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The relative seed yields in different species and varieties of bent grass

North, H.F.A., Odlund, T.E.
Agronomy journal 1935 v.27 no.5 pp. 374-385
Agrostis, yields, Rhode Island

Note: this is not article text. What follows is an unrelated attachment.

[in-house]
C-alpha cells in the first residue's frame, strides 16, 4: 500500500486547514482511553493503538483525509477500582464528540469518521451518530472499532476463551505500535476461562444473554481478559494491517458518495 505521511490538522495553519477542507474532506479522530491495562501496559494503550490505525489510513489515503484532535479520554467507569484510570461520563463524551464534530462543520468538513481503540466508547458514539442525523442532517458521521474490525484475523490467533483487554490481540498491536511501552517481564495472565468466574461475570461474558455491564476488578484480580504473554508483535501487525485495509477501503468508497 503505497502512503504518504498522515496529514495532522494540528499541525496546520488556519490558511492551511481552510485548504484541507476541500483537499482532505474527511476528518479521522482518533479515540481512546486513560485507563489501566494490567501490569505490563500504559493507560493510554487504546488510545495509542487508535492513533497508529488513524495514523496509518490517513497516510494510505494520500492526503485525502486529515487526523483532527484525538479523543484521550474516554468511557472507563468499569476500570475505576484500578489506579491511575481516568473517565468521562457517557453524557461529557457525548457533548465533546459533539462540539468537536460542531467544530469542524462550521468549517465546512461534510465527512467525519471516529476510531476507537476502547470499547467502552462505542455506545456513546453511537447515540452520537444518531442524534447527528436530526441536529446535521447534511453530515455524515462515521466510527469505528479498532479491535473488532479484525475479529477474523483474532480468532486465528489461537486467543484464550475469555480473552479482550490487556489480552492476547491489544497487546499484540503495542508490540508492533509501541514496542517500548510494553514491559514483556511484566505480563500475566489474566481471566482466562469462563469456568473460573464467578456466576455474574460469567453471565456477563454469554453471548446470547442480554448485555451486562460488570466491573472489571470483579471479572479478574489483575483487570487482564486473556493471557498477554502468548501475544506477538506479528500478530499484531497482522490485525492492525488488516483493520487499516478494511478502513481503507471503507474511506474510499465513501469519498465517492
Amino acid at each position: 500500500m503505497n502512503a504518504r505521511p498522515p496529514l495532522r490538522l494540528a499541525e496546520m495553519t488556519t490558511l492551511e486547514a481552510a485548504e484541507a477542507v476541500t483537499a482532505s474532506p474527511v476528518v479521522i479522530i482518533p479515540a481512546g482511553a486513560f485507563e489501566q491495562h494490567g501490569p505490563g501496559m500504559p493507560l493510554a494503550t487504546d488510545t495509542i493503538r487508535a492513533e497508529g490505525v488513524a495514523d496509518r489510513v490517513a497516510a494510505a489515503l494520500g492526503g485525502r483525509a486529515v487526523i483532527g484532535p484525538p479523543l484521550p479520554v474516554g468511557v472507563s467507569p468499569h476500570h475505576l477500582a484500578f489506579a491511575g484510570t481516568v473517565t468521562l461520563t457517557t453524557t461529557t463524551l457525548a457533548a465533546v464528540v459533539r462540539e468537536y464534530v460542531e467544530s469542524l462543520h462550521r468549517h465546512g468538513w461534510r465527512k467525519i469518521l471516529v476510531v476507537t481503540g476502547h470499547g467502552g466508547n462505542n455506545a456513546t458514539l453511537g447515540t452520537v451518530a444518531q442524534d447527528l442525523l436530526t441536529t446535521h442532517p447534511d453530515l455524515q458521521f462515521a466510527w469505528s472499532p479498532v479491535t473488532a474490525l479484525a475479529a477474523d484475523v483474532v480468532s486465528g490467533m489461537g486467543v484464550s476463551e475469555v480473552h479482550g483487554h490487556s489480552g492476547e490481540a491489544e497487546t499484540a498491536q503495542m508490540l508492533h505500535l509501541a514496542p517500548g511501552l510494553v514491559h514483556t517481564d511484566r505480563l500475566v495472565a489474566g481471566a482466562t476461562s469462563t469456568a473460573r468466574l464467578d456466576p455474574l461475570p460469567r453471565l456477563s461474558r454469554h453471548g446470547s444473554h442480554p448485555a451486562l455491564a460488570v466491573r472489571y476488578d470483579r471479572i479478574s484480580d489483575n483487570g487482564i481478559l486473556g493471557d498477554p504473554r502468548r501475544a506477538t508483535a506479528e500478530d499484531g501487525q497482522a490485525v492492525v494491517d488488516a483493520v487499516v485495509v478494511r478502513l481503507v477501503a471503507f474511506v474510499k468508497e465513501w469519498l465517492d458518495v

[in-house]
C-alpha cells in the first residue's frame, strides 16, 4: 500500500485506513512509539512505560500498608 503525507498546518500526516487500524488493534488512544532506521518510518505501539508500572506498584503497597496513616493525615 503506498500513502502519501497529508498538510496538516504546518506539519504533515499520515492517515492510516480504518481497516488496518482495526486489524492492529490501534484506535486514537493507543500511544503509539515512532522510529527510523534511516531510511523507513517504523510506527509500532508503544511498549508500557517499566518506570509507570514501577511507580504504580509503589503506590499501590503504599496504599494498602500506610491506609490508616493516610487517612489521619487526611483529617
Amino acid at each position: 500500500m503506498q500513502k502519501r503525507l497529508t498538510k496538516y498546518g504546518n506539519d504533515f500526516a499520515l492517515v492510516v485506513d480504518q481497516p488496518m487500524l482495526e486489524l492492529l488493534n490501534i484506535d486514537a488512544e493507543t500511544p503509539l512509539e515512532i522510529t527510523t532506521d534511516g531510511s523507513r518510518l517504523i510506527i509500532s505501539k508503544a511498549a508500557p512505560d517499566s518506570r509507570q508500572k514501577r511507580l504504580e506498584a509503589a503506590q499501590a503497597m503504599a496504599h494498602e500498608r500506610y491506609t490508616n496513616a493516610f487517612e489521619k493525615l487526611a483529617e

The fine bent grasses have been found eminently adapt putting greens over much of the northern half of the United States. Fine bents have formed beautiful and enduring lawn turf in New England since colonial times, and more recently have been found valuable in a variety of sports turf. The growing of these grasses for seed has become an important industry in certain sections of this country. Very little investigational work on the problems of bent seed production has been reported. Results of experimental work at the Rhode Island Agricultural Experiment Station on seed production of different species and varieties of bent grass are reported in this paper. Experiments were begun for the purpose of obtaining an estimate of the yield of seed that might be expected under commercial production and at the same time to discover how closely the seeded turf would resemble the turf from a vegetative planting in a number of strains. Other experiments that have been reported in previous publications concerned fertilizer tests on colonial bent grown for seed and the relative value of the different bents for golf greens. It has been shown that the turf from seed and the turf from vegetative planting in a strain tend to become very similar in putting quality. Quadruplicate plats were planted with 12 different bent grasses and satisfactory stands were secured. The species included were Agrostis alba, A. tenuis, A. palustris, and A. canina. Rather high levels of fertility were maintained. Tabular data on the growth and yield of recleaned seed are presented for the years 1930 to 1934. Colonial and velvet bents were found to continue relatively free from weeds and mixtures in practically full stands. Although mixing with colonial bent was evident in plats of redtop before lime was applied, the stands continued relatively pure. Stands of creeping bent were short lived and permitted of invasion by weeds and other bent grasses. The yield of seed varied widely from year to year and varied also among the grasses. The average yield of seed for the period varied from 58 pounds per acre for B. P. I. 14,276 velvet bent to 213 pounds for redtop. Astoria colonial out-yielded Rhode Island colonial by about 20%. Highland velvet bent yielded about 15% more than Rhode Island colonial. Based upon the seed yield of redtop, there was a gradual downward trend in the percentage yield of the colonials, a gradual upward trend in velvet bents, and a rapid downward trend in creeping bents. The experiments indicate that the improved vegetative velvet bent can be successfully grown for seed production, but that the stolon strains of creeping bent are more difficult to grow for this purpose. The high quality of velvet bent turf for the putting green and lawn may be expected to increase the demand for the seed. Seed of exceptional strains, such as B. P. I. 14,276 and Kernwood, should command a special premium in price.